Tuesday, 12 February 2013

Happy Pancake day/ Shrove tuesday!


Today is Shrove Tuesday or Pancake day. The family love this time of the year even though we tend to indulge in pancakes at least one a week. They have to be the best breakfast or dessert available and so easy to make!

In the past month, I have started to take my two boys to church every Sunday. We enjoy the community side of it and the boys are really enjoying learning all the stories in the bible. Before this, i admittedly didn't really know anything about the meaning behind shove Tuesday but we are now well informed. Shove Tuesday is the day preceding Ash Wednesday, the first day of lent. It is traditionally the day we feast on richer, fatty foods before the ritual of fasting the day after. In the Uk we traditionally feast on pancakes, where as other countries will be seen taking part in Mardi Gras, the french term for Fat Tuesday. 

Why do we eat pancakes? Lent is a time of abstinence, of giving things up. So Shrove Tuesday is the last chance to indulge yourself, and to use up the foods that aren't allowed in lent. Pancakes are eaten on this day because they contain fat, butter and eggs which are forbidden during lent. 

Here is the recipe we use to make our pancakes: 

American breakfast pancakes:
(From Nigella Lawson's cook book)

This recipe is extremely popular in my household because they are so thick and spongy. They go really well with syrup or just simple lemon and sugar. For breakfast, try adding some bacon, mushrooms and scrambled egg. For desert, we let the children cover their pancakes in icing sugar and their favourite sweets.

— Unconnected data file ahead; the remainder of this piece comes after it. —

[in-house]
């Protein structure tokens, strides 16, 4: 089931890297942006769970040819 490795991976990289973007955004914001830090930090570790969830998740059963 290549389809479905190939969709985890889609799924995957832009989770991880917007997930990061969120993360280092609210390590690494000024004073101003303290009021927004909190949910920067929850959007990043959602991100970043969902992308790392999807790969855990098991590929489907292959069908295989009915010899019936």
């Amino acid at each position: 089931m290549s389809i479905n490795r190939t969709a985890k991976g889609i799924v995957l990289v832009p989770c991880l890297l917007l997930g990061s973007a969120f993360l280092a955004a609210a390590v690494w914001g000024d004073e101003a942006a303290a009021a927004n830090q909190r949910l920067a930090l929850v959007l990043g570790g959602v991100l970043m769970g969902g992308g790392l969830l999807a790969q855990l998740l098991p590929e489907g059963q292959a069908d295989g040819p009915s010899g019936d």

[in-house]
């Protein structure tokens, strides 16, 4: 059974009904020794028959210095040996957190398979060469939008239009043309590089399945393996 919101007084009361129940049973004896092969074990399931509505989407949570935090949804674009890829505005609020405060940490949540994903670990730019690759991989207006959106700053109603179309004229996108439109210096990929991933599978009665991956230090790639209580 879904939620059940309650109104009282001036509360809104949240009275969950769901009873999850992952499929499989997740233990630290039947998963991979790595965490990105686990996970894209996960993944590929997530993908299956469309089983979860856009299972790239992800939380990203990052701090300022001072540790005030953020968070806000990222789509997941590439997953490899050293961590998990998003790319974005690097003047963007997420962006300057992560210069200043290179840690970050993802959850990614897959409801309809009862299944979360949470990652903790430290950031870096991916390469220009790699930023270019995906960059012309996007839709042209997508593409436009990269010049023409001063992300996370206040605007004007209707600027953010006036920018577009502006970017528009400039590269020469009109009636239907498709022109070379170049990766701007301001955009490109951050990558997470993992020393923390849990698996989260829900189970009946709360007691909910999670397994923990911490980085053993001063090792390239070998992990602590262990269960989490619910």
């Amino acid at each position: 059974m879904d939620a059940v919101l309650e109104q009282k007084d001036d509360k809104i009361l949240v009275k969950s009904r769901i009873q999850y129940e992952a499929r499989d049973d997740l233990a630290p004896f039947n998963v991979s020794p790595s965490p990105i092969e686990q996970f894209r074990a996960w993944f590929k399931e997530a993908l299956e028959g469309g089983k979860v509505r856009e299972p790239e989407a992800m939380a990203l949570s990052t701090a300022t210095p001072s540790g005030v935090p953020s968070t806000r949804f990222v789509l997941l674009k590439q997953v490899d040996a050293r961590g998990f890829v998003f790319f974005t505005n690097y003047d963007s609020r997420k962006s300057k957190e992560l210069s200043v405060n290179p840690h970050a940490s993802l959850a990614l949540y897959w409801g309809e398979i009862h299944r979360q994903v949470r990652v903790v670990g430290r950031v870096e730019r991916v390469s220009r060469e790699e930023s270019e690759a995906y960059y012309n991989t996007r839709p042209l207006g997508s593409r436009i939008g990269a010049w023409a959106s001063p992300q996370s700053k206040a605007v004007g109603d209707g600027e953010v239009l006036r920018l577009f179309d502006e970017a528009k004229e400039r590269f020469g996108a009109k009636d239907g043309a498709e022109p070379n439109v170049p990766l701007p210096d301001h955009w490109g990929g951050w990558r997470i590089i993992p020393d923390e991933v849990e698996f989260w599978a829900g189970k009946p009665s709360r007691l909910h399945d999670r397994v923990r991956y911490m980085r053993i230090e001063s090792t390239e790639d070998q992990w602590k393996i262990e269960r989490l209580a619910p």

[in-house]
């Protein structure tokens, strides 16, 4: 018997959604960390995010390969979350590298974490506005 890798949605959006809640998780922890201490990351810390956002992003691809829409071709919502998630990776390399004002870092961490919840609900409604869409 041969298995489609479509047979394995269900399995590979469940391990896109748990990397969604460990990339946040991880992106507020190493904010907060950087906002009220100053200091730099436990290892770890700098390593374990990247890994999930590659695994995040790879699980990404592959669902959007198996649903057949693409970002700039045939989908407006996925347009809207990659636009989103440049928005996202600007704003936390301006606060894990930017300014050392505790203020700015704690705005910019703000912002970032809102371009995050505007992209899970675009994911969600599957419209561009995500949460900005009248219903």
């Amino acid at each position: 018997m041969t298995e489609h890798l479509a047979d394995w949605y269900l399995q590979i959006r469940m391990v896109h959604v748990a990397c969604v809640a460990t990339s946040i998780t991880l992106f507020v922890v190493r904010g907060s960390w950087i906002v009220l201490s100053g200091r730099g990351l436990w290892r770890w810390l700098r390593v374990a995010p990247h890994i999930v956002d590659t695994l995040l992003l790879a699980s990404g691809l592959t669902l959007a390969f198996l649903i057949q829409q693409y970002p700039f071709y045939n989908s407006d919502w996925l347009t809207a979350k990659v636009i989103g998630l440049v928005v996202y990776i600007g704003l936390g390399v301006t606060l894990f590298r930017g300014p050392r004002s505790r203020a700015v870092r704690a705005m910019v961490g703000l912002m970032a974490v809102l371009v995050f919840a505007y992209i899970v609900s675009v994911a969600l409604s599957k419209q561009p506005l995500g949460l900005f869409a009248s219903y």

• 225 gram(s) plain flour
  • 1 tablespoon(s) baking powder
  • 1 pinch of salt
  • 1 teaspoon(s) white sugar
  • 2 large egg(s) (beaten)
  • 30 gram(s) butter (melted and cooled)
  • 300 ml milk


  1. The easiest way to make these is to put all the ingredients into a blender and blitz. But if you do mix up the batter by hand in a bowl, make a well in the flour, baking powder, salt and sugar, beat in the eggs, melted butter and milk, and transfer to a jug: it's much easier to pour the batter into the pan than to spoon it.
  2. Heat a smooth griddle or pan on the stove.
  3. When you cook the pancakes, all you need to remember is that when the upper side of the pancake is blistering and bubbling it's time to cook the second side, and this needs only about 1 minute, if that.
  4. I get about 16 silver-dollar-sized pancakes out of this.

The finished result:

We managed to make about 12 thick pancakes altogether and covered them all in lots of syrup. 

Hope you all have a lovely day.

Gemma, Alfie, Tom. x